Helena Pérez García
People tell me that I give my paintings life but it’s really my paintings that give me life
Michael Carini | Art Shop | Photo By Christa Maier
René Magritte, Clairvoyance, 1963.
Michael Carini | Photo by Christa Maier
Some might have played this creative game before. This game was heavily used by those in the Surrealism art movement, and could have some fun results. Numerous people are needed to play. Each person contributes an image (drawing or collage) and then folds their piece so that the next person has no idea what has been drawn. In the end, a (usually bizarre) composite figure is created.
“Three (or more) of you sit down around a table. Each one of you, hiding from the others, draws on a sheet the upper part of a body, or the attributes able to take its place. Pass on to your neighbor on the left this sheet, folded so as to conceal the drawing, but for three or four of its lines passing beyond the fold. Meanwhile, you get from your neighbor on the right another sheet prepared in the same way (previously folded perpendicular to the axis of the body to be realized)…In the event that colors are used, it is a requirement to pass, along with the sheet, the colors, limited to the number of those used.”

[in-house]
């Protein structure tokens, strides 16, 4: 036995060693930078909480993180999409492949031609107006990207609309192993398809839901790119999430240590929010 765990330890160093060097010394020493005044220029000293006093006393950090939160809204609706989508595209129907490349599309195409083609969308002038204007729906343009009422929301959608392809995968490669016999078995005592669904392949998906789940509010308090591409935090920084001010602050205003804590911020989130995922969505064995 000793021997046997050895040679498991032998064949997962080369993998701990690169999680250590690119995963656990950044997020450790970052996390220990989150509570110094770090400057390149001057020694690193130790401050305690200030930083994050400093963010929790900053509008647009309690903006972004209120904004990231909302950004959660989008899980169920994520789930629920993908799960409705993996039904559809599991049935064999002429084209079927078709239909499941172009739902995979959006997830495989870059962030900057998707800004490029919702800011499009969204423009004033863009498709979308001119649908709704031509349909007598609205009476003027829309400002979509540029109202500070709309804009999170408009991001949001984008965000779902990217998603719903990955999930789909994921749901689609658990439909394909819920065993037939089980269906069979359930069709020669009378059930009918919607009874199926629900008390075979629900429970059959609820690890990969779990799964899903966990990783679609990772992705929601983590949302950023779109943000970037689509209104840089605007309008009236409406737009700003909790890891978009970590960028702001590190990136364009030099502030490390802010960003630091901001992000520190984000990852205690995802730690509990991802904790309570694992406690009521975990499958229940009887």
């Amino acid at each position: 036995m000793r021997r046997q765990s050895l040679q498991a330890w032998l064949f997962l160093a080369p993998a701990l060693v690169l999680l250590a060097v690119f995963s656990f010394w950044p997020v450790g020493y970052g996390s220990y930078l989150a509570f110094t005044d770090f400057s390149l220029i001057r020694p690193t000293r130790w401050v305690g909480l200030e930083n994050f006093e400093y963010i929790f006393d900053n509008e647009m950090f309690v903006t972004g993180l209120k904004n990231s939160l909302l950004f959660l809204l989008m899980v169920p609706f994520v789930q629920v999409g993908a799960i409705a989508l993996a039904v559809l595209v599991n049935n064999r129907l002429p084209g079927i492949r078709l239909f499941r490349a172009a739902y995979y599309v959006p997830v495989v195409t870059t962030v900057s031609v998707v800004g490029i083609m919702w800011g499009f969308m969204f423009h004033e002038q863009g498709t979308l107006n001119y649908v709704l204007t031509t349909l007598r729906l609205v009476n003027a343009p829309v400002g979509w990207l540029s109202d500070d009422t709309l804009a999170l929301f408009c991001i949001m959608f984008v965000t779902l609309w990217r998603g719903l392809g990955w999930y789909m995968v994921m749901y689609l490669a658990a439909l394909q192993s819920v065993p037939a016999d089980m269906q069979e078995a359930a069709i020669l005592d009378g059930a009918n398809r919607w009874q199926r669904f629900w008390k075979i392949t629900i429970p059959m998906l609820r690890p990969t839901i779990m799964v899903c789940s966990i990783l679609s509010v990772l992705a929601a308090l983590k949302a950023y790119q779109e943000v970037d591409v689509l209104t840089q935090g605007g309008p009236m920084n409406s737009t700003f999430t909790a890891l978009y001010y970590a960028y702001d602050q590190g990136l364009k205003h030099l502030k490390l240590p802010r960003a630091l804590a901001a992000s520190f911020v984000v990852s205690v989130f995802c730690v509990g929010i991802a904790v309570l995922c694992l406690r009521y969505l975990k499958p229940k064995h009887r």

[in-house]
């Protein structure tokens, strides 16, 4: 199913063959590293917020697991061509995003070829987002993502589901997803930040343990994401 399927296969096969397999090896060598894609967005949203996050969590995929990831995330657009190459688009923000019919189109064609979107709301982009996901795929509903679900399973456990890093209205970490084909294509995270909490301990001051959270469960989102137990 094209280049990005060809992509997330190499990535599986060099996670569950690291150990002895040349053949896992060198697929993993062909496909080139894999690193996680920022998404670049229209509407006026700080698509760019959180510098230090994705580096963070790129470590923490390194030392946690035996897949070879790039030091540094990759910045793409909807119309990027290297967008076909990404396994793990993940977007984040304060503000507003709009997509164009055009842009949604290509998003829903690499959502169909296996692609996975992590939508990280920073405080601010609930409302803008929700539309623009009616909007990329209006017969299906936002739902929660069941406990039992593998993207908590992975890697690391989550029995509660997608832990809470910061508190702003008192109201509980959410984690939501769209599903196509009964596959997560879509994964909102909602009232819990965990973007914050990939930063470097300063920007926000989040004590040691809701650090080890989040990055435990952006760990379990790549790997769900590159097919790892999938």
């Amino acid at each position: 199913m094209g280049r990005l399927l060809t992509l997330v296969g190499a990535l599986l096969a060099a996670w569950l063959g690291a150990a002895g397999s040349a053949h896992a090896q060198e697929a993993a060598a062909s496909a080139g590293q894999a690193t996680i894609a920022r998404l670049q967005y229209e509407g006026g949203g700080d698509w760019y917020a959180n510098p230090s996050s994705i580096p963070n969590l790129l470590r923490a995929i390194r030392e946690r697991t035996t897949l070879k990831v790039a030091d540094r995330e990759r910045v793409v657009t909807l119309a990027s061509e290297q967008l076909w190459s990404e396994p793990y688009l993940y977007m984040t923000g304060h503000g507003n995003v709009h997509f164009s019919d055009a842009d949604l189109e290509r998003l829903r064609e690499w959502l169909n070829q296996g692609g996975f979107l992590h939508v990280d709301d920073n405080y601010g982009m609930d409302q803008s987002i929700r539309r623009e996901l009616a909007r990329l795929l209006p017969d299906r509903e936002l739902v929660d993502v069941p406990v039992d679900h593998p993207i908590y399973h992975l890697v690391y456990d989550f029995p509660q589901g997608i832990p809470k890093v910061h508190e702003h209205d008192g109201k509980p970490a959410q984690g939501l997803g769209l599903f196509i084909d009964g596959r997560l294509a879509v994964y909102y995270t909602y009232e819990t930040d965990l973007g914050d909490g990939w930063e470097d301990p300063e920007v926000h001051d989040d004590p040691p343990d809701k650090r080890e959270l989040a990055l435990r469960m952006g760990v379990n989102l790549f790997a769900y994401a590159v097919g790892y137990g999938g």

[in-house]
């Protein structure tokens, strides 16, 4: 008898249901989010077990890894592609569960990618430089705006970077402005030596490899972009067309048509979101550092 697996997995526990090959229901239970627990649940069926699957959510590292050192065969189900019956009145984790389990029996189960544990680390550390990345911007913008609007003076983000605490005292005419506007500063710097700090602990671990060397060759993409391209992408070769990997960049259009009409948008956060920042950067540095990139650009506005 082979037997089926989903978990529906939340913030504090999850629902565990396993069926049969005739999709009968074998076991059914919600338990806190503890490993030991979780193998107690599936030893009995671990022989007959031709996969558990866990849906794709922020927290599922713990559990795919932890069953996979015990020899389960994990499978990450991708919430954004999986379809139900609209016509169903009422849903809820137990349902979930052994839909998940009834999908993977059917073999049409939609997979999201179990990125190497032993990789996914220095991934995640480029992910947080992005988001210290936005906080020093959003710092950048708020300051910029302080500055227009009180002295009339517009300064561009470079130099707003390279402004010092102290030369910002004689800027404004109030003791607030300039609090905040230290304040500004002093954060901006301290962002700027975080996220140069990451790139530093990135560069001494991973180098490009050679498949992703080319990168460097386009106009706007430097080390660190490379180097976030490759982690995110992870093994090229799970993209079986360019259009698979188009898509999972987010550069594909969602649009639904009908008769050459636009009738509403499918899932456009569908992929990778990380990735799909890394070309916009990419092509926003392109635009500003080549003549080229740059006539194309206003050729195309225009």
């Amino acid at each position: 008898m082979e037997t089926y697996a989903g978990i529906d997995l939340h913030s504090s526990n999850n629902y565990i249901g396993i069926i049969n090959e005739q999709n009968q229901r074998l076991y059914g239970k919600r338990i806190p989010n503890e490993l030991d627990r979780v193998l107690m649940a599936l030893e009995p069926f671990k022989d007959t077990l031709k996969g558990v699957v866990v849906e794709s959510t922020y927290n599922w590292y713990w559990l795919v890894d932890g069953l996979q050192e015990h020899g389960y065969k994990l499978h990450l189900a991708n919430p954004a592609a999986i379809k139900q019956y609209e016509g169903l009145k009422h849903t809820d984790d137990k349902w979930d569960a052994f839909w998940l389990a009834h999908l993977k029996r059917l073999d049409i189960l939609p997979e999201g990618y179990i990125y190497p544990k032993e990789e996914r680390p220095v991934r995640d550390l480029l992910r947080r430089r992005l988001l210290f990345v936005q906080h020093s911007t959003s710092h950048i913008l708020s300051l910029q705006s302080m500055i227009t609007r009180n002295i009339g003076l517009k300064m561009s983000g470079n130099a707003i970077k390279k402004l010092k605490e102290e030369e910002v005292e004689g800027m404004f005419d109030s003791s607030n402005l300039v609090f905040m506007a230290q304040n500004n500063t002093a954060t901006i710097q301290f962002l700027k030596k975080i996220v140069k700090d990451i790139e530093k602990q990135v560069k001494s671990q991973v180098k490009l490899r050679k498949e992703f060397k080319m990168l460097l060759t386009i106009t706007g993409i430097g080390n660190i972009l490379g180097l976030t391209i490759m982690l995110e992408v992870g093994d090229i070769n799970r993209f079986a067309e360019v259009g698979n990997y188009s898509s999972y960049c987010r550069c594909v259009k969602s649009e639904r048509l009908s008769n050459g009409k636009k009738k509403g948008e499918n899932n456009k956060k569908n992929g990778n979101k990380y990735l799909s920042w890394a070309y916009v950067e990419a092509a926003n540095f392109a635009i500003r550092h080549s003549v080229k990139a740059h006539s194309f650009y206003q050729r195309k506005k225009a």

Below, Nude, 1927, “Cadavre Exquis” with Yves Tanguy, Joan Miró, Max Morise, Man Ray, is a perfect example of this game.
“Surrealist artists played a collaborative, chance-based parlor game, typically involving four players, called Cadavre Exquis (Exquisite Corpse). Each participant would draw an image (or, on some occasions, paste an image down) on a sheet of paper, fold the paper to conceal their contribution, and pass it on to the next player for his contribution.
Taking turns adding onto each other’s drawings and collages resulted in fantastic composite figures, such as Nude by Yves Tanguy, Joan Miró, Max Morise, and Man Ray. The resulting nude female figure combines a humorous and absurd array of features—from leaf ears to snowshoe feet. For the Surrealists, Exquisite Corpse was a perfect parlor game, involving elements of unpredictability, chance, unseen elements, and group collaboration—all in service of disrupting the waking mind’s penchant for order.”
from ‘The Cycle of Terror And Tragedy, September 11, 2001’, Graydon Parrish,